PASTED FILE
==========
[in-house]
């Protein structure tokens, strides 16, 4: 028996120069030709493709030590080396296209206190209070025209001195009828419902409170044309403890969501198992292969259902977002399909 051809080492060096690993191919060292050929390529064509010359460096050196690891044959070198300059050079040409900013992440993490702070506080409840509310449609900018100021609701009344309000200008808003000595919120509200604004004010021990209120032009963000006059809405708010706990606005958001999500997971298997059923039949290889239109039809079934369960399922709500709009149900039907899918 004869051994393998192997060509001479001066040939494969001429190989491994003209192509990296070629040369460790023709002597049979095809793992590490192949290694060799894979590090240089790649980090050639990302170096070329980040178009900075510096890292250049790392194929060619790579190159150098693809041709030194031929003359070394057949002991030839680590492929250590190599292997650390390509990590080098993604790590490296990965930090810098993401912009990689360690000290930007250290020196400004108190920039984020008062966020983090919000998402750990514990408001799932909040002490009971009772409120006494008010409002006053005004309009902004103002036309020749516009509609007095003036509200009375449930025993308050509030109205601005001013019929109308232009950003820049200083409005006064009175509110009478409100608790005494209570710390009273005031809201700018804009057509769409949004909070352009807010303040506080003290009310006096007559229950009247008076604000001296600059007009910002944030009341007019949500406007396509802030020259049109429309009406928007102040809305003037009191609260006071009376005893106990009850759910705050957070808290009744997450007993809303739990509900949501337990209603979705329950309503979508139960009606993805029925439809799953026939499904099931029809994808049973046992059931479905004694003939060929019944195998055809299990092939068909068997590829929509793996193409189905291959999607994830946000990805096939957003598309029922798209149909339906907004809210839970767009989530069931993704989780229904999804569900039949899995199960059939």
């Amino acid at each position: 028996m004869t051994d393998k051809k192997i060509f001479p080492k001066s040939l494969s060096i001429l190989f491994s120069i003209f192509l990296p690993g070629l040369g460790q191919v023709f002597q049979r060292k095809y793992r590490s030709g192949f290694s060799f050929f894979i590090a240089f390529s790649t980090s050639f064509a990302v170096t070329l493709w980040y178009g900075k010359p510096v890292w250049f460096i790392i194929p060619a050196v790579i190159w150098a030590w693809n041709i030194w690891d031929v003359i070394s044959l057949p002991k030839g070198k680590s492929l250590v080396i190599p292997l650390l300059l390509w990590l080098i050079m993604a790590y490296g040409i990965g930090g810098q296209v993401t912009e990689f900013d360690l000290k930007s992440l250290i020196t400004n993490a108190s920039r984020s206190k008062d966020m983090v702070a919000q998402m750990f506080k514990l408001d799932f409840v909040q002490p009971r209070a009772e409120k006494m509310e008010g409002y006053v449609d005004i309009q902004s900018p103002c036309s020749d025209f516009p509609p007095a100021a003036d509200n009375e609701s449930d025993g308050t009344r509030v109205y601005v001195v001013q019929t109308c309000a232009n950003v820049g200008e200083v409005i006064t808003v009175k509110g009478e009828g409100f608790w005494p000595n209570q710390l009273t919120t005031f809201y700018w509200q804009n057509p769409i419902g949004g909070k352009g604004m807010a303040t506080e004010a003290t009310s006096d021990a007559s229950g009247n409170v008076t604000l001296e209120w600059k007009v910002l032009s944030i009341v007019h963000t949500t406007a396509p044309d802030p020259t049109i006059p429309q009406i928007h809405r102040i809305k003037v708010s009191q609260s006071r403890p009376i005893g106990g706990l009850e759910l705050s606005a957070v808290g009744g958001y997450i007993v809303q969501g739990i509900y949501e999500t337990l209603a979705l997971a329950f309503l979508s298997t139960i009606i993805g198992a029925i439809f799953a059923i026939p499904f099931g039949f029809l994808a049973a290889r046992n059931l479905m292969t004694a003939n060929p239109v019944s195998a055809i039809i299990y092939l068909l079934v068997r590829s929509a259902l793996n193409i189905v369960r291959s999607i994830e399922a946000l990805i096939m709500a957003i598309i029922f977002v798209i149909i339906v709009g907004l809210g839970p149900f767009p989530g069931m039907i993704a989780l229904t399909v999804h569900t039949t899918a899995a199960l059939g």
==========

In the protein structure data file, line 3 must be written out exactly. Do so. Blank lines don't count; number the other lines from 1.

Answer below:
């Amino acid at each position: 028996m004869t051994d393998k051809k192997i060509f001479p080492k001066s040939l494969s060096i001429l190989f491994s120069i003209f192509l990296p690993g070629l040369g460790q191919v023709f002597q049979r060292k095809y793992r590490s030709g192949f290694s060799f050929f894979i590090a240089f390529s790649t980090s050639f064509a990302v170096t070329l493709w980040y178009g900075k010359p510096v890292w250049f460096i790392i194929p060619a050196v790579i190159w150098a030590w693809n041709i030194w690891d031929v003359i070394s044959l057949p002991k030839g070198k680590s492929l250590v080396i190599p292997l650390l300059l390509w990590l080098i050079m993604a790590y490296g040409i990965g930090g810098q296209v993401t912009e990689f900013d360690l000290k930007s992440l250290i020196t400004n993490a108190s920039r984020s206190k008062d966020m983090v702070a919000q998402m750990f506080k514990l408001d799932f409840v909040q002490p009971r209070a009772e409120k006494m509310e008010g409002y006053v449609d005004i309009q902004s900018p103002c036309s020749d025209f516009p509609p007095a100021a003036d509200n009375e609701s449930d025993g308050t009344r509030v109205y601005v001195v001013q019929t109308c309000a232009n950003v820049g200008e200083v409005i006064t808003v009175k509110g009478e009828g409100f608790w005494p000595n209570q710390l009273t919120t005031f809201y700018w509200q804009n057509p769409i419902g949004g909070k352009g604004m807010a303040t506080e004010a003290t009310s006096d021990a007559s229950g009247n409170v008076t604000l001296e209120w600059k007009v910002l032009s944030i009341v007019h963000t949500t406007a396509p044309d802030p020259t049109i006059p429309q009406i928007h809405r102040i809305k003037v708010s009191q609260s006071r403890p009376i005893g106990g706990l009850e759910l705050s606005a957070v808290g009744g958001y997450i007993v809303q969501g739990i509900y949501e999500t337990l209603a979705l997971a329950f309503l979508s298997t139960i009606i993805g198992a029925i439809f799953a059923i026939p499904f099931g039949f029809l994808a049973a290889r046992n059931l479905m292969t004694a003939n060929p239109v019944s195998a055809i039809i299990y092939l068909l079934v068997r590829s929509a259902l793996n193409i189905v369960r291959s999607i994830e399922a946000l990805i096939m709500a957003i598309i029922f977002v798209i149909i339906v709009g907004l809210g839970p149900f767009p989530g069931m039907i993704a989780l229904t399909v999804h569900t039949t899918a899995a199960l059939g």